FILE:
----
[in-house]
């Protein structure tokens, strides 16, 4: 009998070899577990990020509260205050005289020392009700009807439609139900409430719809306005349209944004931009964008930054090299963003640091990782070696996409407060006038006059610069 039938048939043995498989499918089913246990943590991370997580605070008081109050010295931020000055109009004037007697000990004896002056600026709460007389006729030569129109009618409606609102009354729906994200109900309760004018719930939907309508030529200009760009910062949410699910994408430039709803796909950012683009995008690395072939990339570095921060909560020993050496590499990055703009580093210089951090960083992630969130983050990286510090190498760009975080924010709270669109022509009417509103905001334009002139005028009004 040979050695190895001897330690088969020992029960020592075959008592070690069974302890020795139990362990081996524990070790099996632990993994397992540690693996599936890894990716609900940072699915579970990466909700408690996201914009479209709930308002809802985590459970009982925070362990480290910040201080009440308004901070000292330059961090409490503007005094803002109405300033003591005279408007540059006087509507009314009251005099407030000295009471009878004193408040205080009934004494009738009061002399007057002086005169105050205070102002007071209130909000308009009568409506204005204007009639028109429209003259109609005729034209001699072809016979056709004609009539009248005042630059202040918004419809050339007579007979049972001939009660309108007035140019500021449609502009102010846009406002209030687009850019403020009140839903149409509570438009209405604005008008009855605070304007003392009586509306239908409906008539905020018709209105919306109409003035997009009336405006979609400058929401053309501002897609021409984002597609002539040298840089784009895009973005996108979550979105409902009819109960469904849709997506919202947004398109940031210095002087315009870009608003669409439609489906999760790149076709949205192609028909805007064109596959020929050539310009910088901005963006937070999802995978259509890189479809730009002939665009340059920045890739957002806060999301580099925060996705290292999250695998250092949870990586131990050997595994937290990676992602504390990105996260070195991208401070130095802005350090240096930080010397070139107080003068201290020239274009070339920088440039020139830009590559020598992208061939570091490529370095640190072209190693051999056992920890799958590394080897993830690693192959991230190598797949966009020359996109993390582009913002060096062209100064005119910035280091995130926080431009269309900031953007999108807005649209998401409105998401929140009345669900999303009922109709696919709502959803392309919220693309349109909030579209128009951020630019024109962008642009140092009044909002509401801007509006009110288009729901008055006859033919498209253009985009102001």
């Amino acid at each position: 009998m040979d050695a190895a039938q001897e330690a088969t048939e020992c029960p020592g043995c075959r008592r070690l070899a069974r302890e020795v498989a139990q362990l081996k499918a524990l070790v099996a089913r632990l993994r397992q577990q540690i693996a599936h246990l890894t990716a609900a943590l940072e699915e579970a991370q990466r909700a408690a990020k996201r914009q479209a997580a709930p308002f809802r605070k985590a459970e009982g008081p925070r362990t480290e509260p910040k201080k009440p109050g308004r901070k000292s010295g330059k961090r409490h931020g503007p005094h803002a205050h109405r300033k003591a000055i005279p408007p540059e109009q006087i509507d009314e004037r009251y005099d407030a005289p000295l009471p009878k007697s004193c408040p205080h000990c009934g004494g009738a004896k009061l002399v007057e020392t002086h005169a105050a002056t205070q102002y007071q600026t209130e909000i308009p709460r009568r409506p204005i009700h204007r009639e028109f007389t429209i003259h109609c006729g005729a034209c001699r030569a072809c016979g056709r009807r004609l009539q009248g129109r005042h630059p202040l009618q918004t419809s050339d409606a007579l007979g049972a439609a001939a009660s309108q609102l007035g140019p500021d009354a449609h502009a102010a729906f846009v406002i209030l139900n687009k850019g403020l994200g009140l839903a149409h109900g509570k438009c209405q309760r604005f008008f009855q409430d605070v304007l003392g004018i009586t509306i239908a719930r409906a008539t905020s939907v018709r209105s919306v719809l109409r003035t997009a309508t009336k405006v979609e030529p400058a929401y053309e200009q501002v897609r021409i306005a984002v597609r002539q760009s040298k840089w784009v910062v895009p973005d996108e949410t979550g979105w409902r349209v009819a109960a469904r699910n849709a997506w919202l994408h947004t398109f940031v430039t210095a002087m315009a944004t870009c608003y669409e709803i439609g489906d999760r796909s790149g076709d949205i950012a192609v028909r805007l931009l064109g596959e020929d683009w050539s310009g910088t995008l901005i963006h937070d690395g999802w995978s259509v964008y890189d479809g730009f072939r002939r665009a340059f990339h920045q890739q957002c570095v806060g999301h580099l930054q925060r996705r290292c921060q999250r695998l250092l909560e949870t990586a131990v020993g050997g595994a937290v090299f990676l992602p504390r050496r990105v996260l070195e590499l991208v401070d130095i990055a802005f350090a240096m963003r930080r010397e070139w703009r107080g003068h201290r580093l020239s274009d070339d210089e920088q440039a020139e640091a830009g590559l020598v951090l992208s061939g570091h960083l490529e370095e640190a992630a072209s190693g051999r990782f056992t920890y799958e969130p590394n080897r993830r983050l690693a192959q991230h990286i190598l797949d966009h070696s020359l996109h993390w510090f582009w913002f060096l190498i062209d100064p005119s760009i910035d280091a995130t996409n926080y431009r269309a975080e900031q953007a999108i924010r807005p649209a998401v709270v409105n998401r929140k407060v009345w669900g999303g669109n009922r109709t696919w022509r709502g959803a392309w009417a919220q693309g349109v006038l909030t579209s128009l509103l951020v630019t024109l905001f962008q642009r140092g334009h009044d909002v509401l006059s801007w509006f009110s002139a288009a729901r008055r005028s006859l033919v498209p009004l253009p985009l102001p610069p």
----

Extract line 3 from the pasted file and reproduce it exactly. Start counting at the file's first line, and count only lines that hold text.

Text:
């Amino acid at each position: 009998m040979d050695a190895a039938q001897e330690a088969t048939e020992c029960p020592g043995c075959r008592r070690l070899a069974r302890e020795v498989a139990q362990l081996k499918a524990l070790v099996a089913r632990l993994r397992q577990q540690i693996a599936h246990l890894t990716a609900a943590l940072e699915e579970a991370q990466r909700a408690a990020k996201r914009q479209a997580a709930p308002f809802r605070k985590a459970e009982g008081p925070r362990t480290e509260p910040k201080k009440p109050g308004r901070k000292s010295g330059k961090r409490h931020g503007p005094h803002a205050h109405r300033k003591a000055i005279p408007p540059e109009q006087i509507d009314e004037r009251y005099d407030a005289p000295l009471p009878k007697s004193c408040p205080h000990c009934g004494g009738a004896k009061l002399v007057e020392t002086h005169a105050a002056t205070q102002y007071q600026t209130e909000i308009p709460r009568r409506p204005i009700h204007r009639e028109f007389t429209i003259h109609c006729g005729a034209c001699r030569a072809c016979g056709r009807r004609l009539q009248g129109r005042h630059p202040l009618q918004t419809s050339d409606a007579l007979g049972a439609a001939a009660s309108q609102l007035g140019p500021d009354a449609h502009a102010a729906f846009v406002i209030l139900n687009k850019g403020l994200g009140l839903a149409h109900g509570k438009c209405q309760r604005f008008f009855q409430d605070v304007l003392g004018i009586t509306i239908a719930r409906a008539t905020s939907v018709r209105s919306v719809l109409r003035t997009a309508t009336k405006v979609e030529p400058a929401y053309e200009q501002v897609r021409i306005a984002v597609r002539q760009s040298k840089w784009v910062v895009p973005d996108e949410t979550g979105w409902r349209v009819a109960a469904r699910n849709a997506w919202l994408h947004t398109f940031v430039t210095a002087m315009a944004t870009c608003y669409e709803i439609g489906d999760r796909s790149g076709d949205i950012a192609v028909r805007l931009l064109g596959e020929d683009w050539s310009g910088t995008l901005i963006h937070d690395g999802w995978s259509v964008y890189d479809g730009f072939r002939r665009a340059f990339h920045q890739q957002c570095v806060g999301h580099l930054q925060r996705r290292c921060q999250r695998l250092l909560e949870t990586a131990v020993g050997g595994a937290v090299f990676l992602p504390r050496r990105v996260l070195e590499l991208v401070d130095i990055a802005f350090a240096m963003r930080r010397e070139w703009r107080g003068h201290r580093l020239s274009d070339d210089e920088q440039a020139e640091a830009g590559l020598v951090l992208s061939g570091h960083l490529e370095e640190a992630a072209s190693g051999r990782f056992t920890y799958e969130p590394n080897r993830r983050l690693a192959q991230h990286i190598l797949d966009h070696s020359l996109h993390w510090f582009w913002f060096l190498i062209d100064p005119s760009i910035d280091a995130t996409n926080y431009r269309a975080e900031q953007a999108i924010r807005p649209a998401v709270v409105n998401r929140k407060v009345w669900g999303g669109n009922r109709t696919w022509r709502g959803a392309w009417a919220q693309g349109v006038l909030t579209s128009l509103l951020v630019t024109l905001f962008q642009r140092g334009h009044d909002v509401l006059s801007w509006f009110s002139a288009a729901r008055r005028s006859l033919v498209p009004l253009p985009l102001p610069p």